Rather than stigmatizing others for not fitting our definitions of health, we should be emphasizing personal success and challenging our notions of beauty.
In a 1950’s study on cultural reactions to physical traits, children were shown images of other children and asked to rank them in order of who they “liked best.” The study participants included children from varying races, socioeconomic backgrounds, and geographical locations.
The images they were shown included a child with obesity, one in a wheelchair, one with crutches and a leg brace, one with a missing hand, one with a facial disfigurement, and one with no handicaps who was at a “normal” weight. Researchers found that, in the image preference rankings, the photo of the child with obesity consistently ranked last.
These findings show us that fat-phobia isn’t new – our societal obsession with weight hasn’t changed for many decades. The media portray people who are fat as lazy, and the weight loss and dieting industry markets thinness as a sign of beauty and discipline. These judgments and assumptions are so pervasive that they even shape how physical spaces are designed – from the cramped spaces on airplanes and restaurants to the inaccessibility of doctors’ waiting rooms, our society refuses to accommodate fat. Instead, it is shaming people by making them feel unwelcome and burdensome.
Fat-shaming assumes that being fat is an individual’s fault because they lack self-control and motivation. However, there is a myriad of factors that affect overweight and obesity, including genetics, stress, and environment. For example, the absence of walking paths, unsafe neighborhoods, food deserts, and food swamps significantly diminish the nutrition and exercise options for communities. Obesity does not happen because an individual is ignorant and unaware of how to manage their weight. It is a result of the complex – and often harmful – systems in which we live.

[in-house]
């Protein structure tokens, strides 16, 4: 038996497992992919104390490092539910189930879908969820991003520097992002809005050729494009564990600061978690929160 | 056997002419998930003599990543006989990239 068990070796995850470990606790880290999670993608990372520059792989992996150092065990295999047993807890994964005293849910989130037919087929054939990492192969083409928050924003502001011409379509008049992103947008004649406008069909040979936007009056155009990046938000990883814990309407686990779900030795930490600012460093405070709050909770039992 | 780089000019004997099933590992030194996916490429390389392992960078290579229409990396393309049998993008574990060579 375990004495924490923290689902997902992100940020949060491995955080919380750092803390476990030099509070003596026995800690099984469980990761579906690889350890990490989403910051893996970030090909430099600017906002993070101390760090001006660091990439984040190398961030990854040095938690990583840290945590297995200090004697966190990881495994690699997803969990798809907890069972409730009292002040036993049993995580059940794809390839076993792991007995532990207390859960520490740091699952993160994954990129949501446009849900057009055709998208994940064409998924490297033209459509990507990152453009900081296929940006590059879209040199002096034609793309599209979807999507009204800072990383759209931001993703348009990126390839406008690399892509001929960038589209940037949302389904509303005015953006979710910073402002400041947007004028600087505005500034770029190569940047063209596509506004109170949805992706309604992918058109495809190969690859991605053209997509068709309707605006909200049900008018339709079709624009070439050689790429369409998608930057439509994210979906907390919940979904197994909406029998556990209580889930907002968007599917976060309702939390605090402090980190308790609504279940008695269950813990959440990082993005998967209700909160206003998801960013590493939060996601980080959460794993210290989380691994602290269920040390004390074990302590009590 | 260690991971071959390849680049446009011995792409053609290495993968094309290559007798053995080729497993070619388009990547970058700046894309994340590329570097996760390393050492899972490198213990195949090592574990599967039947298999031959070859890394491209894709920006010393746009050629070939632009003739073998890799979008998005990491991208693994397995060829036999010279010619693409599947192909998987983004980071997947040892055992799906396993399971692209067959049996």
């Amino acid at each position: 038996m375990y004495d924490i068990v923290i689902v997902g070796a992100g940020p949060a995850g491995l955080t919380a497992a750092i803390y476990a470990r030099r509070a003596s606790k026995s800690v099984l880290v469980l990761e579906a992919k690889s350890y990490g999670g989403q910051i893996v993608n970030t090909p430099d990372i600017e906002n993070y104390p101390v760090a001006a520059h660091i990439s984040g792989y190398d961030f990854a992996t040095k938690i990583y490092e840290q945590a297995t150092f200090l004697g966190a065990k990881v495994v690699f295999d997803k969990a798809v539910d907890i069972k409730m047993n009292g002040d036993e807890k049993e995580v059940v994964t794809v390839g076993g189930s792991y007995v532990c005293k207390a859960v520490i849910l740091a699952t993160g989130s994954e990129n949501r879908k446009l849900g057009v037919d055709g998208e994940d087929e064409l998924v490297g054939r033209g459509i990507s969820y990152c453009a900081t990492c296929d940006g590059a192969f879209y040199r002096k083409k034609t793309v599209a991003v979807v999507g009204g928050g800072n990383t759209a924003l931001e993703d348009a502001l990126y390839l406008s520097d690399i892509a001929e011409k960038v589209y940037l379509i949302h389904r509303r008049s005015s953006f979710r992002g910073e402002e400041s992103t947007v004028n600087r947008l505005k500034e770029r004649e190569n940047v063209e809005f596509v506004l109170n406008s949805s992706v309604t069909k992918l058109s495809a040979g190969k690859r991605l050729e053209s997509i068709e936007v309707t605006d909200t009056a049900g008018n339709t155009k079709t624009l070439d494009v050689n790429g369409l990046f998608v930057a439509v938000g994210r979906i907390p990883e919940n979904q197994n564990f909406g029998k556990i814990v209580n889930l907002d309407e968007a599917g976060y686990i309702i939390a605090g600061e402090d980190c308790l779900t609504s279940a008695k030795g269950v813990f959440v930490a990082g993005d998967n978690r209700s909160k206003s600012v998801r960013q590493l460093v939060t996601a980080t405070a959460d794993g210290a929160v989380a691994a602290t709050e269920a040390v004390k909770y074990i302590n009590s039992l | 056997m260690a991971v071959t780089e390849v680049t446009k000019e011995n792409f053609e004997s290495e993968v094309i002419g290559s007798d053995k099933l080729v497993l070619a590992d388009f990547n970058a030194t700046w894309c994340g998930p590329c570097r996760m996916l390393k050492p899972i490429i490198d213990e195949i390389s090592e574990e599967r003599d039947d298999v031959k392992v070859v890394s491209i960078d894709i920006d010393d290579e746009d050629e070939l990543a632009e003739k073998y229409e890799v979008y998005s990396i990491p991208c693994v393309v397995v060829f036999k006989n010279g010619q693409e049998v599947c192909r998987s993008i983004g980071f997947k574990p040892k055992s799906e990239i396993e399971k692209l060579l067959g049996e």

What about health? The fear-driven assumptions of the health risks associated with obesity exacerbate the stigma toward an already stigmatized group. While living with overweight or obesity can put individuals at risk for certain conditions, people who are not fat also develop these conditions, and people who are fat might also not develop these conditions. Moreover, research shows that weight stigma triggers both physiological and behavioral changes linked to increased weight gain and poorer metabolic health. Individuals who experience weight stigma have demonstrated higher levels of cortisol, the hormone released during periods of stress. In turn, cortisol is an obesogenic hormone, meaning its presence increases levels of obesity. Weight stigma is also associated with exercise avoidance, negative effects on mental health, and even mortality, thus creating a feedback loop of more weight gain and self-blame.
As such, we must consider a more holistic view of health. Achieving success also means developing self-love, and we need to recognize that different people have different goals. For some, their goal might be to eat more vegetables. For others, it might be going on a walk three times a week. And indeed, for some, it might be losing weight. Most important, we should not be shaming individuals if they are not our preconceived image of beauty and health. There are many ways of defining and achieving success, and as we work toward reducing the incidence of obesity, we all must promote compassion and respect.